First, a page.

You Will Call Me Drogby Sue Cowing
Parker is a normal sixth graderor he was normal before the puppet. It's just an old hand puppet, sticking out of a garbage can, and even though Parker's best friend says leave it, Parker brings the puppet home and tries it on. Or maybe it tries him on. "You will call me Drog!" the puppet commands once they're alone. And now, no matter how hard Parker tries,
Parker is a normal sixth graderor he was normal before the puppet. It's just an old hand puppet, sticking out of a garbage can, and even though Parker's best friend says leave it, Parker brings the puppet home and tries it on. Or maybe it tries him on. "You will call me Drog!" the puppet commands once they're alone. And now, no matter how hard Parker tries, he can't get Drog off his hand. Drog is sarcastic, cruel, unpredictable, and loudeverything Parker isn't. Worse yet, no one believes that Drognot Parkeris the one saying the outrageous things that get Parker into trouble. Then Drog starts sharpening his snarky wit on the most fragile parts of Parker's lifelike his parents' divorce. Parker's shocked, but deep down he agrees with Drog a little. Perhaps Drog is saying things Parker wants to say after all. Maybe the only way to get rid of Drog is to truly listen to him.
The principles and practice of Aikido—and a talking sleeve puppet that won't let go of his hand—help a lad come to terms with suppressed anger over his parents' divorce.
Parker wrongly (or perhaps rightly) considers himself a "pretty happy, pretty ordinary kid" until the decrepit hand puppet he finds in a garbage can not only refuses to come off but delivers ill-tempered insults, often in the hearing of others. The refusal of his parents, his sixth-grade classmates and even his best friend Wren to believe that "Drog" has a mind of its own trigger outsized bursts of rage. Parker finds temporary peace in practicing the inner balance and (accurately presented, if a little too easily learned) harmonizing responses to attacks he picks up at a nearby school of Aikido. Eventually, though, he loses control of his temper and soundly thrashes a bully. Parker's shame ultimately leads to a breakthrough and better self-control. The puppet plays a secondary role to the martial art in resolving Parker's conflict, and though Cowing's efforts to keep who's really doing the talking ambiguous are too obvious, she engineers a cleverly credible way to separate boy and puppet at the end.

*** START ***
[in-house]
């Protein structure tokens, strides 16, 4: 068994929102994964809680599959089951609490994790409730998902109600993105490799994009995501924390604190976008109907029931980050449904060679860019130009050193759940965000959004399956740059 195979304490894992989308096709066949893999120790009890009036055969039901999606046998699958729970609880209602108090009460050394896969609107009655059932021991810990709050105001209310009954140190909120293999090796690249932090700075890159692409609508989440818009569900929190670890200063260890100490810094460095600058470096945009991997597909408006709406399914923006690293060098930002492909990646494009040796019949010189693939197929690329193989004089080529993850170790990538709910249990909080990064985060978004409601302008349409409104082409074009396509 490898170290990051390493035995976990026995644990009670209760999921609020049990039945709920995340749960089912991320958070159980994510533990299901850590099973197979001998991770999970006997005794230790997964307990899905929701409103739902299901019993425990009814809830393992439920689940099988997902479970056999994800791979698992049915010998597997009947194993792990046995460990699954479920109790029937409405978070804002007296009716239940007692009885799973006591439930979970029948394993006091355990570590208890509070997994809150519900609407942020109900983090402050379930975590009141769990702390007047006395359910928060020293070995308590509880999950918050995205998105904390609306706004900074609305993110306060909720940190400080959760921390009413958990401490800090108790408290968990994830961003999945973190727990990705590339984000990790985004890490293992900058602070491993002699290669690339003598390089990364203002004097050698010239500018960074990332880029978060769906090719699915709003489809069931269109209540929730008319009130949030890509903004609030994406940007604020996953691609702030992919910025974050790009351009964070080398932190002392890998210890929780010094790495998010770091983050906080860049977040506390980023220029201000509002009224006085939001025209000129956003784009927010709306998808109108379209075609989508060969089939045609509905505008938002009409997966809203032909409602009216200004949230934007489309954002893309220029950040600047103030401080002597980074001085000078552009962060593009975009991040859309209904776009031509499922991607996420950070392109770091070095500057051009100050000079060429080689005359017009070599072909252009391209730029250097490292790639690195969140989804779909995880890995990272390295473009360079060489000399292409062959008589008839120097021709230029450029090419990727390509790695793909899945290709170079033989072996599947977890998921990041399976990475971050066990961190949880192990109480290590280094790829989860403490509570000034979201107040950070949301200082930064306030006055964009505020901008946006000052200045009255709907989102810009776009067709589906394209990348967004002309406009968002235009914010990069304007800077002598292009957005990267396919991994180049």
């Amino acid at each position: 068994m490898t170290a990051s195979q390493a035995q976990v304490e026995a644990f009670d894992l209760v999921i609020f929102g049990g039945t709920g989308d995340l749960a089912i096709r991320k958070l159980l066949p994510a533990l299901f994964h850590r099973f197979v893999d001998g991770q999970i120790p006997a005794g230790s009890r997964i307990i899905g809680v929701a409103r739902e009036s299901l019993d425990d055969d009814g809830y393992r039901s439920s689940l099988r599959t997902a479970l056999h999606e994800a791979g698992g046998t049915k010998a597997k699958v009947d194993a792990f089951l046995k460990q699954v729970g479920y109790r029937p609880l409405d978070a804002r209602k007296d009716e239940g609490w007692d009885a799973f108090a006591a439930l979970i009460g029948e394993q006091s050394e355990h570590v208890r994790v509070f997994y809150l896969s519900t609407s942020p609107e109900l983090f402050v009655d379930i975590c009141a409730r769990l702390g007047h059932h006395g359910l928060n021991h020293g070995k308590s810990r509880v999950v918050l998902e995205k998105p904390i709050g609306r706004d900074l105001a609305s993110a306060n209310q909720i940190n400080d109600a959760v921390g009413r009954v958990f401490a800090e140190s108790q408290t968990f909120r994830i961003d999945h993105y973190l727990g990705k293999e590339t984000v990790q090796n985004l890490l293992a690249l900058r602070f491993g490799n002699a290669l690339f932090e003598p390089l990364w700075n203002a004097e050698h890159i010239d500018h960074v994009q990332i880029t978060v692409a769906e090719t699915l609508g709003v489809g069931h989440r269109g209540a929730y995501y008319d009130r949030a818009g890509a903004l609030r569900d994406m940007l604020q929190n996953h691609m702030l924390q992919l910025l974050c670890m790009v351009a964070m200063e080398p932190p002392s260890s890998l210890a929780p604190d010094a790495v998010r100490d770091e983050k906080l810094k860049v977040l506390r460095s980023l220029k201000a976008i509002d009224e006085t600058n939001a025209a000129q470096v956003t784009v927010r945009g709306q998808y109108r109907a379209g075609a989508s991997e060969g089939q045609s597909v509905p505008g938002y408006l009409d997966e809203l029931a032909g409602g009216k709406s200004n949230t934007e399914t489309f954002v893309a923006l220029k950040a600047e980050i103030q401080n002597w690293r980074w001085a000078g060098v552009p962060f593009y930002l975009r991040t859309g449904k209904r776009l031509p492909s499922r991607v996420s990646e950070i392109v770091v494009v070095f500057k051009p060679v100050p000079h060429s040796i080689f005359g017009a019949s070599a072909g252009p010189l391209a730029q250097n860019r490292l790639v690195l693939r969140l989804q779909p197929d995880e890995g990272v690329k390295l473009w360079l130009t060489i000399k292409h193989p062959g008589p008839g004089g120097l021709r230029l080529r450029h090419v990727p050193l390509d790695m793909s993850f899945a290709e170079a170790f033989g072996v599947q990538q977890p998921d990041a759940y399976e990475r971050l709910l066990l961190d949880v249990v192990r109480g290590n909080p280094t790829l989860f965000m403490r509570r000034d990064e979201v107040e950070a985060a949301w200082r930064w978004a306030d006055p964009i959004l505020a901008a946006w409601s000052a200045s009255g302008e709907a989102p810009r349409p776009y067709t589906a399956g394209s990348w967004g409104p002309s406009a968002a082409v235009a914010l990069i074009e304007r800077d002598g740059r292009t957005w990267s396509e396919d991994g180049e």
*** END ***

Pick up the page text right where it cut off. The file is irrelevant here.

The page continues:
Readers might wish for more Drog and less emotional turmoil, but a sturdy debut nonetheless. (Fiction. 11-13)
- Lerner Publishing Group
- Publication date:
- Exceptional Reading and Language Arts Titles for Intermediate Grades Series
- Sales rank:
- Product dimensions:
- 5.40(w) x 7.50(h) x 1.00(d)
- 600L (what's this?)
- Age Range:
- 9 - 12 Years
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Meet the Author
Sue Cowing grew up in Galesburg, Illinois, home of Carl Sandburg, but she now lives and writes in Honolulu. Her first love was poetry. She has published two books of poetry, Fire In the Sea: An Anthology of Poetry and Art, which she edited, and My Dog Has Flies: Poetry for Hawaii's Kids, a collection of her own, humorous poems. She currently writes primarily children's fiction and has published poems and stories in Cricket and Spider magazines. You Will Call Me Drog is her debut children's novel.
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Most Helpful Customer Reviews
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Very very unexpected about what drog is about to say. Can you handle drog?
That puppet DROG is really creepy! I'd hate to have that mean, green guy gumming on to my hand. Readers will identify with Parker, the 6th grader who gets stuck with him. Author Sue Cowing has come up with a unique concept here. A fun read with an underlying touch of menace - or is that just the effect of DROG's grin?
Should i read this...... seems wierd